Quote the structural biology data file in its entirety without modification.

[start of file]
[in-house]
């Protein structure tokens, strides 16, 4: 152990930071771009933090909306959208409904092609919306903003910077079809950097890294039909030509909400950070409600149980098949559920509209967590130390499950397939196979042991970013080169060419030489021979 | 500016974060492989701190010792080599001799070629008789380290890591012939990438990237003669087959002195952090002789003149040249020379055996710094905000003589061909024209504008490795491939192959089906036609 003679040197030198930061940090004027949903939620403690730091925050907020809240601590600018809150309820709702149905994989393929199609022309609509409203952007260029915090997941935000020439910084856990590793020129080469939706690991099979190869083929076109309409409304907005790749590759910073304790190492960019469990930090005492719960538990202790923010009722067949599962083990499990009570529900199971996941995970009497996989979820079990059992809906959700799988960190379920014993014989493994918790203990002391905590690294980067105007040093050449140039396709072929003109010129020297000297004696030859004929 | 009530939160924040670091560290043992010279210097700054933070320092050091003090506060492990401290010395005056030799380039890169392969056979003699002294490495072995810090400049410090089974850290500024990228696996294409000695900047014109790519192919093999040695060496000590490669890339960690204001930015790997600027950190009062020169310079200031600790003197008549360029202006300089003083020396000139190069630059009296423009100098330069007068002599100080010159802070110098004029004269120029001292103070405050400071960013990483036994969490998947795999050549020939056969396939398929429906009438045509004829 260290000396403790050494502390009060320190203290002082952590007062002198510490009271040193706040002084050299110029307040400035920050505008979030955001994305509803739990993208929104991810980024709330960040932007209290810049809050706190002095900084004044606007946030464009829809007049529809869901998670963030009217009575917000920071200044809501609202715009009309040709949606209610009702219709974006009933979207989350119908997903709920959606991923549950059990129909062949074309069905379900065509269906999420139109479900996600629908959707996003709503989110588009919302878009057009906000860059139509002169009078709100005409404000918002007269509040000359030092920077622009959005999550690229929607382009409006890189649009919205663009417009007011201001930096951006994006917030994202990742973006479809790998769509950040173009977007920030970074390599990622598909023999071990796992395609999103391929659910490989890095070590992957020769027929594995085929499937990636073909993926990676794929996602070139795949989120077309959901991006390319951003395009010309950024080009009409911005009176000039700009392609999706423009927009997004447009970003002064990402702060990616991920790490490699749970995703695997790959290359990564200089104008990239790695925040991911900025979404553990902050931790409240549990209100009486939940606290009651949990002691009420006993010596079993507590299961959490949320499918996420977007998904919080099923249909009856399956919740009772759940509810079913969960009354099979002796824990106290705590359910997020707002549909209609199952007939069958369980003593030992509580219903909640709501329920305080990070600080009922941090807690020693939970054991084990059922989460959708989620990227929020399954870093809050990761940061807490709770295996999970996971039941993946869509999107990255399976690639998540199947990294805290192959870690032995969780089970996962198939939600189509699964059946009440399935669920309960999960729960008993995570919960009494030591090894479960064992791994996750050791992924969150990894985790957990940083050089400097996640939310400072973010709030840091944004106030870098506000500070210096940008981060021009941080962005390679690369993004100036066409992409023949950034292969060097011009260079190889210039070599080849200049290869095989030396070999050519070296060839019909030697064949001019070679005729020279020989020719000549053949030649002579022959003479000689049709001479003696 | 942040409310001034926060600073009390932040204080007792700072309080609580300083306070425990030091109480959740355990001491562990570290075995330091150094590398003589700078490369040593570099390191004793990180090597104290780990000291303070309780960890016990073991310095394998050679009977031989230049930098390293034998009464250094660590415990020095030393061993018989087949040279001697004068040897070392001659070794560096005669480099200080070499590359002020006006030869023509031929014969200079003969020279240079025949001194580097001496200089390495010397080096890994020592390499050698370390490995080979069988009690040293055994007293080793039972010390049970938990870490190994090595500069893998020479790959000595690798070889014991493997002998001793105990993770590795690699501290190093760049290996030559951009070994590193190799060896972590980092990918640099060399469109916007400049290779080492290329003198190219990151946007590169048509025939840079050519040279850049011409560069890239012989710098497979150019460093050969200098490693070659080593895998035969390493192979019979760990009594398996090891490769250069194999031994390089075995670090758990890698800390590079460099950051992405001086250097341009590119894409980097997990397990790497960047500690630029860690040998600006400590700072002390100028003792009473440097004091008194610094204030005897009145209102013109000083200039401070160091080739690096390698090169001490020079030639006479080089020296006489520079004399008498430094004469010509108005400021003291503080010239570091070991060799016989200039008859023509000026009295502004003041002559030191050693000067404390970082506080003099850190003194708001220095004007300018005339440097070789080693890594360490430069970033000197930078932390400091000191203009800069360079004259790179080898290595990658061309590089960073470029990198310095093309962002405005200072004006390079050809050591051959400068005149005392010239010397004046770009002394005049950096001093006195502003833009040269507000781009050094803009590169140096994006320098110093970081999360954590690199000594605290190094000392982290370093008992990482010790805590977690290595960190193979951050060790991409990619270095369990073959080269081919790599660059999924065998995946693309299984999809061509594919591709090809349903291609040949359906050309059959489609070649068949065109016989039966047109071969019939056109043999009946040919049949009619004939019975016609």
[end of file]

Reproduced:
[in-house]
């Protein structure tokens, strides 16, 4: 152990930071771009933090909306959208409904092609919306903003910077079809950097890294039909030509909400950070409600149980098949559920509209967590130390499950397939196979042991970013080169060419030489021979 | 500016974060492989701190010792080599001799070629008789380290890591012939990438990237003669087959002195952090002789003149040249020379055996710094905000003589061909024209504008490795491939192959089906036609 003679040197030198930061940090004027949903939620403690730091925050907020809240601590600018809150309820709702149905994989393929199609022309609509409203952007260029915090997941935000020439910084856990590793020129080469939706690991099979190869083929076109309409409304907005790749590759910073304790190492960019469990930090005492719960538990202790923010009722067949599962083990499990009570529900199971996941995970009497996989979820079990059992809906959700799988960190379920014993014989493994918790203990002391905590690294980067105007040093050449140039396709072929003109010129020297000297004696030859004929 | 009530939160924040670091560290043992010279210097700054933070320092050091003090506060492990401290010395005056030799380039890169392969056979003699002294490495072995810090400049410090089974850290500024990228696996294409000695900047014109790519192919093999040695060496000590490669890339960690204001930015790997600027950190009062020169310079200031600790003197008549360029202006300089003083020396000139190069630059009296423009100098330069007068002599100080010159802070110098004029004269120029001292103070405050400071960013990483036994969490998947795999050549020939056969396939398929429906009438045509004829 260290000396403790050494502390009060320190203290002082952590007062002198510490009271040193706040002084050299110029307040400035920050505008979030955001994305509803739990993208929104991810980024709330960040932007209290810049809050706190002095900084004044606007946030464009829809007049529809869901998670963030009217009575917000920071200044809501609202715009009309040709949606209610009702219709974006009933979207989350119908997903709920959606991923549950059990129909062949074309069905379900065509269906999420139109479900996600629908959707996003709503989110588009919302878009057009906000860059139509002169009078709100005409404000918002007269509040000359030092920077622009959005999550690229929607382009409006890189649009919205663009417009007011201001930096951006994006917030994202990742973006479809790998769509950040173009977007920030970074390599990622598909023999071990796992395609999103391929659910490989890095070590992957020769027929594995085929499937990636073909993926990676794929996602070139795949989120077309959901991006390319951003395009010309950024080009009409911005009176000039700009392609999706423009927009997004447009970003002064990402702060990616991920790490490699749970995703695997790959290359990564200089104008990239790695925040991911900025979404553990902050931790409240549990209100009486939940606290009651949990002691009420006993010596079993507590299961959490949320499918996420977007998904919080099923249909009856399956919740009772759940509810079913969960009354099979002796824990106290705590359910997020707002549909209609199952007939069958369980003593030992509580219903909640709501329920305080990070600080009922941090807690020693939970054991084990059922989460959708989620990227929020399954870093809050990761940061807490709770295996999970996971039941993946869509999107990255399976690639998540199947990294805290192959870690032995969780089970996962198939939600189509699964059946009440399935669920309960999960729960008993995570919960009494030591090894479960064992791994996750050791992924969150990894985790957990940083050089400097996640939310400072973010709030840091944004106030870098506000500070210096940008981060021009941080962005390679690369993004100036066409992409023949950034292969060097011009260079190889210039070599080849200049290869095989030396070999050519070296060839019909030697064949001019070679005729020279020989020719000549053949030649002579022959003479000689049709001479003696 | 942040409310001034926060600073009390932040204080007792700072309080609580300083306070425990030091109480959740355990001491562990570290075995330091150094590398003589700078490369040593570099390191004793990180090597104290780990000291303070309780960890016990073991310095394998050679009977031989230049930098390293034998009464250094660590415990020095030393061993018989087949040279001697004068040897070392001659070794560096005669480099200080070499590359002020006006030869023509031929014969200079003969020279240079025949001194580097001496200089390495010397080096890994020592390499050698370390490995080979069988009690040293055994007293080793039972010390049970938990870490190994090595500069893998020479790959000595690798070889014991493997002998001793105990993770590795690699501290190093760049290996030559951009070994590193190799060896972590980092990918640099060399469109916007400049290779080492290329003198190219990151946007590169048509025939840079050519040279850049011409560069890239012989710098497979150019460093050969200098490693070659080593895998035969390493192979019979760990009594398996090891490769250069194999031994390089075995670090758990890698800390590079460099950051992405001086250097341009590119894409980097997990397990790497960047500690630029860690040998600006400590700072002390100028003792009473440097004091008194610094204030005897009145209102013109000083200039401070160091080739690096390698090169001490020079030639006479080089020296006489520079004399008498430094004469010509108005400021003291503080010239570091070991060799016989200039008859023509000026009295502004003041002559030191050693000067404390970082506080003099850190003194708001220095004007300018005339440097070789080693890594360490430069970033000197930078932390400091000191203009800069360079004259790179080898290595990658061309590089960073470029990198310095093309962002405005200072004006390079050809050591051959400068005149005392010239010397004046770009002394005049950096001093006195502003833009040269507000781009050094803009590169140096994006320098110093970081999360954590690199000594605290190094000392982290370093008992990482010790805590977690290595960190193979951050060790991409990619270095369990073959080269081919790599660059999924065998995946693309299984999809061509594919591709090809349903291609040949359906050309059959489609070649068949065109016989039966047109071969019939056109043999009946040919049949009619004939019975016609």